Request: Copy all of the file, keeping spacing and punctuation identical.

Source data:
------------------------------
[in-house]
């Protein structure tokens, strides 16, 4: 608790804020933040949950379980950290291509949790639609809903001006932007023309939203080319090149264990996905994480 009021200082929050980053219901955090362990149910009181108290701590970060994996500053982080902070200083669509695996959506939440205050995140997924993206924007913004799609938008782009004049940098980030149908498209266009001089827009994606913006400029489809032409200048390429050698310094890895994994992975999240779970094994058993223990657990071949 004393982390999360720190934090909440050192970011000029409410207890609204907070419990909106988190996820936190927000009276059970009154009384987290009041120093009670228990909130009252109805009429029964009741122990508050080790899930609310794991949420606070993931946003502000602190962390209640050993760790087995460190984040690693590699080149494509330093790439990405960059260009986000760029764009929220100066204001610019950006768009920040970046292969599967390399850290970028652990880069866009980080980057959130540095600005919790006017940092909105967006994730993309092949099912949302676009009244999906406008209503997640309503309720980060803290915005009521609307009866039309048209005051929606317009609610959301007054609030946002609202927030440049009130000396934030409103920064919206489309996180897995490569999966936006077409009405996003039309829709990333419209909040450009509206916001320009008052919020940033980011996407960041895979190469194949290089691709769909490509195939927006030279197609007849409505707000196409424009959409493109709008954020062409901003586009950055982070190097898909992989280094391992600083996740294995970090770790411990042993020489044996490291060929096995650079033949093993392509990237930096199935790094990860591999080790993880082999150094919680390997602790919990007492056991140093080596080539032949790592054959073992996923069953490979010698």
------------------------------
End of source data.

[in-house]
């Protein structure tokens, strides 16, 4: 608790804020933040949950379980950290291509949790639609809903001006932007023309939203080319090149264990996905994480 009021200082929050980053219901955090362990149910009181108290701590970060994996500053982080902070200083669509695996959506939440205050995140997924993206924007913004799609938008782009004049940098980030149908498209266009001089827009994606913006400029489809032409200048390429050698310094890895994994992975999240779970094994058993223990657990071949 004393982390999360720190934090909440050192970011000029409410207890609204907070419990909106988190996820936190927000009276059970009154009384987290009041120093009670228990909130009252109805009429029964009741122990508050080790899930609310794991949420606070993931946003502000602190962390209640050993760790087995460190984040690693590699080149494509330093790439990405960059260009986000760029764009929220100066204001610019950006768009920040970046292969599967390399850290970028652990880069866009980080980057959130540095600005919790006017940092909105967006994730993309092949099912949302676009009244999906406008209503997640309503309720980060803290915005009521609307009866039309048209005051929606317009609610959301007054609030946002609202927030440049009130000396934030409103920064919206489309996180897995490569999966936006077409009405996003039309829709990333419209909040450009509206916001320009008052919020940033980011996407960041895979190469194949290089691709769909490509195939927006030279197609007849409505707000196409424009959409493109709008954020062409901003586009950055982070190097898909992989280094391992600083996740294995970090770790411990042993020489044996490291060929096995650079033949093993392509990237930096199935790094990860591999080790993880082999150094919680390997602790919990007492056991140093080596080539032949790592054959073992996923069953490979010698």